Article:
10 pop songs for boys under 10

Teaching boys under the age of  10 to enjoy singing lessons and singing.

  1. Start with Fun and Playful Exercises: Introduce singing through fun exercises that engage their imagination and playfulness. Games like “Simon Says” where they mimic vocal sounds or animal noises can be great warm-ups. Encourage them to sing along to their favorite songs or cartoons, making it enjoyable and natural.
  2. Provide Positive Encouragement: Building confidence is crucial at this age. Offer plenty of positive reinforcement and encouragement. Celebrate their efforts, no matter how small, and focus on progress rather than perfection. Create a supportive environment where they feel safe to explore their voice without fear of judgment.
  3. Incorporate Visual and Kinesthetic Learning: Young boys often respond well to visual and kinesthetic learning. Use visual aids like diagrams of vocal anatomy to explain concepts in a simple and engaging manner. Encourage physical movements that help with breath control and vocal projection, such as stretching or pretending to blow bubbles. Incorporating movement into singing can make it more dynamic and enjoyable for them.

By combining these approaches, you can make learning to sing a fun and rewarding experience, setting a strong foundation for their musical journey ahead.

These 10  songs are popular, catchy, and have relatively simple melodies and lyrics, making them suitable for young boys to sing along with and enjoy.

Number One: Hound Dog by Elvis Presley

This is a very repetitive song and has a small vocal range, making it very easy for young boys to learn quickly, sing and enjoy.

Number Two: Here comes the sun by the Beatles

Always check the key the song is in and if that key suits the child.  Sometimes you may need to raise the key to make it easier to sing in their vocal range.  Remember, these voices are still immature and they don’t have the vocal chords that an adult male has, meaning they are not yet able to sing really low notes.

Here is the Beatles version, as well as the same song in a higher key.

Number Three: Count on me by Bruno Mars

Number Four: Rip Tide by Vance Joy

Number Five: Kung Fu Fighting by Carl Douglas

Number Six: It’s a good day to have a great day by Russell Dickerson

Number Seven: Can’t stop the feeling by Justin Timberlake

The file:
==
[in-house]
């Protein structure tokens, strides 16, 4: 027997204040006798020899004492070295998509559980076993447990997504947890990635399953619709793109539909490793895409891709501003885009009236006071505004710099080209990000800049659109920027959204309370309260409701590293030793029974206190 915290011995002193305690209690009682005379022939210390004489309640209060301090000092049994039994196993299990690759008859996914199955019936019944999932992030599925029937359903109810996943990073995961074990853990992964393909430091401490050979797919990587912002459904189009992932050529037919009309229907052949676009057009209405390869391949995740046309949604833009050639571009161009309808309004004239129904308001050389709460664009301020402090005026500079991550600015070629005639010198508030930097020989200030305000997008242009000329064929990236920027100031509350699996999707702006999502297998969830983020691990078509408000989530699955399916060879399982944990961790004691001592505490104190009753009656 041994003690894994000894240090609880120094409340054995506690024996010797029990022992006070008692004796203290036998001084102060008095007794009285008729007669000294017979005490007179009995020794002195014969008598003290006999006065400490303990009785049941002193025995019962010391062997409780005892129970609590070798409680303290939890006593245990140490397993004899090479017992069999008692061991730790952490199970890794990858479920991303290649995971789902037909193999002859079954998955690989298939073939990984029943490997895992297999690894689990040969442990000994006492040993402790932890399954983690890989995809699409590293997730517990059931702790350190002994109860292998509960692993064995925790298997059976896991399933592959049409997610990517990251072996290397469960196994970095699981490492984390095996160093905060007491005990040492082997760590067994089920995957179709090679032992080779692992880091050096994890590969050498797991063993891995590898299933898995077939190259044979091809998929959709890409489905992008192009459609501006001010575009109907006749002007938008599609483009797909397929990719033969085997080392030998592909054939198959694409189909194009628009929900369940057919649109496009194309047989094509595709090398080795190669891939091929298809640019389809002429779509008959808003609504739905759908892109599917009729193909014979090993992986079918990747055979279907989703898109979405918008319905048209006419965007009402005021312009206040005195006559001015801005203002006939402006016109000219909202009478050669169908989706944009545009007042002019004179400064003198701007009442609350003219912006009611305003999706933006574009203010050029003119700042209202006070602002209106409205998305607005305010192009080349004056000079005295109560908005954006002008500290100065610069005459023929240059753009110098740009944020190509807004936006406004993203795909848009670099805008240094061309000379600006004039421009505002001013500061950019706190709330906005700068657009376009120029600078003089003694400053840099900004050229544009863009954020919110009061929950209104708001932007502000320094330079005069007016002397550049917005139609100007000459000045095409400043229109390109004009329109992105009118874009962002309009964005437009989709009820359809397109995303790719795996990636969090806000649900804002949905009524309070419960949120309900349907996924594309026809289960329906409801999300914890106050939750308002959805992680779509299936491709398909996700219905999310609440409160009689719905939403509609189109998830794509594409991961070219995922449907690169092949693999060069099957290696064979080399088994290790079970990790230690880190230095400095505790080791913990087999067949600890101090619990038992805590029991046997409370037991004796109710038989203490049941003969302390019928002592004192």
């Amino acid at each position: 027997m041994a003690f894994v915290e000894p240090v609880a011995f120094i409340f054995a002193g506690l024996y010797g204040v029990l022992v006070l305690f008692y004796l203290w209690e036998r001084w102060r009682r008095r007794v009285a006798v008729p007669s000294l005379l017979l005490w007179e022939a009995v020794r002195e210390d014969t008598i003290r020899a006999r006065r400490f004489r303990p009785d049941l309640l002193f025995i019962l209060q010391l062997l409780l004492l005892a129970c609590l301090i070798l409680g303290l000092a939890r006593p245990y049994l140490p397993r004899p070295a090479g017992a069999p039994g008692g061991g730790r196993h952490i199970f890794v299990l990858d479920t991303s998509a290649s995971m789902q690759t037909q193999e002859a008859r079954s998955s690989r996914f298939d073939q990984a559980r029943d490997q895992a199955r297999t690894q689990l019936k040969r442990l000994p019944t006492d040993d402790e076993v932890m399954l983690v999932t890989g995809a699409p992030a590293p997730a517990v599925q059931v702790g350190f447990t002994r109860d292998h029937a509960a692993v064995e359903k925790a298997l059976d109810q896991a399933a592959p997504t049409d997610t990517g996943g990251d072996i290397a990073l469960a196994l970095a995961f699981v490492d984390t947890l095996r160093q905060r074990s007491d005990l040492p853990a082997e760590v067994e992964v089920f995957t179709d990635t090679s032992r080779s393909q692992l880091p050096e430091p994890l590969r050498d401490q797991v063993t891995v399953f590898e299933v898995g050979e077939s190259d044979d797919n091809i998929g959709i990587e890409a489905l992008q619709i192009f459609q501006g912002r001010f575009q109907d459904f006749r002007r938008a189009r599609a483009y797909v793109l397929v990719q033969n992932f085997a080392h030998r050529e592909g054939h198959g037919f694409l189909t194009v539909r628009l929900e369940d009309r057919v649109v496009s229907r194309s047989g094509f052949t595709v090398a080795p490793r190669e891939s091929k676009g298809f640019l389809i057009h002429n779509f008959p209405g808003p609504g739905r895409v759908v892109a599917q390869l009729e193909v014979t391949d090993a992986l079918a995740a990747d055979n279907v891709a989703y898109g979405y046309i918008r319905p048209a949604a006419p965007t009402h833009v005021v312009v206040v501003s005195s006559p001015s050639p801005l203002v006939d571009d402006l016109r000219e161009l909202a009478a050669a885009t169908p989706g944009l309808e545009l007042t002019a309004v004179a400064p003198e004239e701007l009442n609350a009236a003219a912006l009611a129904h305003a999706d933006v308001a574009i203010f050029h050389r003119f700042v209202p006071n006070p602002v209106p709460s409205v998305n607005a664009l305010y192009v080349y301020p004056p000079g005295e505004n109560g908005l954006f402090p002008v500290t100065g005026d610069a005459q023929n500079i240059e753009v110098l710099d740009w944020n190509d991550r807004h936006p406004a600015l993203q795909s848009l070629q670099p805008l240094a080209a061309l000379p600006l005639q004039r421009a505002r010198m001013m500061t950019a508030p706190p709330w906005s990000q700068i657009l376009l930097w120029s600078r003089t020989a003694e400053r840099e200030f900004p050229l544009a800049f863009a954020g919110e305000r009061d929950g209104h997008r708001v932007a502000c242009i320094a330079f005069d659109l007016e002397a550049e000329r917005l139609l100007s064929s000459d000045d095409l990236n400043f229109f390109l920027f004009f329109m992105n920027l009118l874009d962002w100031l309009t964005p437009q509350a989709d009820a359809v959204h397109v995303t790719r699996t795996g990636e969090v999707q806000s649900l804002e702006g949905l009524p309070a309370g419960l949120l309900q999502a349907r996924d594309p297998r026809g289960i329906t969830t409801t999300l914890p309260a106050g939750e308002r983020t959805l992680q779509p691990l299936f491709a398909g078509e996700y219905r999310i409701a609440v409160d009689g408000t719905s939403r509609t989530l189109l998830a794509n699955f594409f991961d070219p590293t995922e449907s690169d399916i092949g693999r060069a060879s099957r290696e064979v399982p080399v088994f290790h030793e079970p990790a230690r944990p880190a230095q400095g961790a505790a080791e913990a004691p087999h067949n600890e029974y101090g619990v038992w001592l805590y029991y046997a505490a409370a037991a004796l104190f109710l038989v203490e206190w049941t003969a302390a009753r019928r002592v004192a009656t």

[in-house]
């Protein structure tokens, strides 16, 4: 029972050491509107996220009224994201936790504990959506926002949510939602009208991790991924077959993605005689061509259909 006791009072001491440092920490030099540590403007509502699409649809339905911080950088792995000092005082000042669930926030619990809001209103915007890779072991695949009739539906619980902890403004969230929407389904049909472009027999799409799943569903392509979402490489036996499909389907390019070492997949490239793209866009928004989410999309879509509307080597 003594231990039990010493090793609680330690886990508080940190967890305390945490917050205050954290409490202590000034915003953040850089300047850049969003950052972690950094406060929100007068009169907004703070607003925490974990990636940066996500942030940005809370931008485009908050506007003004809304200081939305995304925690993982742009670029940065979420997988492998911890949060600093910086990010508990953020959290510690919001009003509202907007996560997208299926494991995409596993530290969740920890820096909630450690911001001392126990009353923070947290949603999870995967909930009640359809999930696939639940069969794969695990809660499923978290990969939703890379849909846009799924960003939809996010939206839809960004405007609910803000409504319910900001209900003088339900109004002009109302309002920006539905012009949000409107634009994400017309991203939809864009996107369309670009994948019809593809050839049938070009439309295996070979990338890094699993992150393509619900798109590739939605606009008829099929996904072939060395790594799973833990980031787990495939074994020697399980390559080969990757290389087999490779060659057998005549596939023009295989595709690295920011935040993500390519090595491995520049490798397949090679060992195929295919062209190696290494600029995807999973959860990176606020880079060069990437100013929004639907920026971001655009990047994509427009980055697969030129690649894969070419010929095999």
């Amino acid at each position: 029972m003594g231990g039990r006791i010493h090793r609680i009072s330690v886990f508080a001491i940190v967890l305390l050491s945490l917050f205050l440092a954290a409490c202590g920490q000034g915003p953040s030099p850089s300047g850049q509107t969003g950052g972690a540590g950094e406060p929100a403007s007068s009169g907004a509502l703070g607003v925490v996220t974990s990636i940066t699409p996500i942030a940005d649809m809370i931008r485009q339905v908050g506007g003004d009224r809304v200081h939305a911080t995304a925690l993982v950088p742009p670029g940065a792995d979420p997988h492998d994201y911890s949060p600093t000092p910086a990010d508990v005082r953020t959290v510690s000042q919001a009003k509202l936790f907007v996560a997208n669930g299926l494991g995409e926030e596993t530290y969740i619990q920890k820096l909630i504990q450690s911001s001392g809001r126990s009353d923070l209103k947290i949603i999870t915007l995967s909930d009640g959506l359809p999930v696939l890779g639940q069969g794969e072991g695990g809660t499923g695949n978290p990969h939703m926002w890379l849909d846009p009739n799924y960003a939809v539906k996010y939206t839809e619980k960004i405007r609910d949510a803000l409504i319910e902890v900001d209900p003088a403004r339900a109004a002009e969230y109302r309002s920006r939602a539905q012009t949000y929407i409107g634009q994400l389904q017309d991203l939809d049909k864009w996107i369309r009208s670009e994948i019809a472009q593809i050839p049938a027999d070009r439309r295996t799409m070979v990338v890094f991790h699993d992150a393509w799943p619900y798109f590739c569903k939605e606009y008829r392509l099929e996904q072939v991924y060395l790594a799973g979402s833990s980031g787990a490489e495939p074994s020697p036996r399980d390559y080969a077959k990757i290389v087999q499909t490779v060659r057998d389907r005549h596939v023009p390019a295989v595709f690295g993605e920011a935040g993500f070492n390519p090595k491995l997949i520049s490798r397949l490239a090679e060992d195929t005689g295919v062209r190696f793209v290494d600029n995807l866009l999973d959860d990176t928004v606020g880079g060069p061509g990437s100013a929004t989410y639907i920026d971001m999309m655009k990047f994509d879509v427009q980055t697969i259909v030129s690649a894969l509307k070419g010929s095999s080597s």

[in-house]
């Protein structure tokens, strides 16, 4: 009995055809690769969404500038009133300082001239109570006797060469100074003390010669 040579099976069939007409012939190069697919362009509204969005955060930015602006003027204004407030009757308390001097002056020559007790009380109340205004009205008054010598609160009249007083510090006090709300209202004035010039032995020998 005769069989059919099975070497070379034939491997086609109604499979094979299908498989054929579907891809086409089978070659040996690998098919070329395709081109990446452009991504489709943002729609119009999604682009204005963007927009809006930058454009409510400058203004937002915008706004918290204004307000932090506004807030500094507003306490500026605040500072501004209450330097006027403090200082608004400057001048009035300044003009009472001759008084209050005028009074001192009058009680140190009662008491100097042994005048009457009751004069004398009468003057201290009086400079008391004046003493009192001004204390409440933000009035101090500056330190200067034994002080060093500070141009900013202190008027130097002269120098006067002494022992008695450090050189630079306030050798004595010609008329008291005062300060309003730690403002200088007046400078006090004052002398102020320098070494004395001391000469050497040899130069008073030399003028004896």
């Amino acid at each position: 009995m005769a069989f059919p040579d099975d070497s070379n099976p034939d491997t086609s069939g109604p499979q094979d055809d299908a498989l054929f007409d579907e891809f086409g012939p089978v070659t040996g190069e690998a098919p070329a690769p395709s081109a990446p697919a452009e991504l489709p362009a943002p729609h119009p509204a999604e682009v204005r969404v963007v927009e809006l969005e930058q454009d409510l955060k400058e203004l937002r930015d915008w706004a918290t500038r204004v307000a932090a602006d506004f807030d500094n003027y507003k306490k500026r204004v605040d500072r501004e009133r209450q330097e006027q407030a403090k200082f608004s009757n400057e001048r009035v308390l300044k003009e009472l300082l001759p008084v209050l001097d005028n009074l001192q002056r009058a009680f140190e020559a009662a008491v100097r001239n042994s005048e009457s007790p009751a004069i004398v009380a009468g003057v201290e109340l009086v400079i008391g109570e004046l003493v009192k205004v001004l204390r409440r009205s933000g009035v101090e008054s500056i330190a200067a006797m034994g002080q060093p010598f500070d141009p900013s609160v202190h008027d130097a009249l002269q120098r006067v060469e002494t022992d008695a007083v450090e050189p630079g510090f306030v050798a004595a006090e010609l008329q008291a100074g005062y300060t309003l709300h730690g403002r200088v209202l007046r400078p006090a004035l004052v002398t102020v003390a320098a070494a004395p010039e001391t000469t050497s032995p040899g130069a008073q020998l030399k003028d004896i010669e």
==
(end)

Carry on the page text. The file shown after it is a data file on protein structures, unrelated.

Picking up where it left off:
Number Eight: Footloose by Kenny Loggins

Number Nine: Fireflies by Owl City

Number Ten: Lanterns by Birds of Tokyo

How do I sing high notes?

Singing high notes requires a combination of proper technique, practice, and understanding your vocal range.

Here are five essential steps to help you sing higher:

  1. Warm-up and Vocal Exercises: Before attempting to sing high notes, it’s crucial to warm up your voice. Start with gentle humming or lip trills to loosen up your vocal cords. Then, do vocal exercises that focus on expanding your vocal range gradually. These exercises could include scales, arpeggios, and sirens. Consistent practice of these exercises will help strengthen your voice and increase your ability to hit higher notes.
  2. Proper Breathing Technique: Proper breathing is essential for singing high notes effectively. Practice diaphragmatic breathing, where you breathe deeply from your diaphragm rather than shallowly from your chest. Engage your abdominal muscles to support your breath, allowing for better control and power when reaching for higher pitches. Learning to control your breath flow is key to sustaining high notes without strain.
  3. Relaxation and Posture: Tension in your body can hinder your ability to sing high notes comfortably. Maintain good posture by standing or sitting up straight, with your shoulders relaxed and your chest open. Tension in your neck, jaw, or throat can restrict airflow and make it harder to reach higher pitches. Practice relaxation techniques such as deep breathing and gentle stretches to release tension before singing.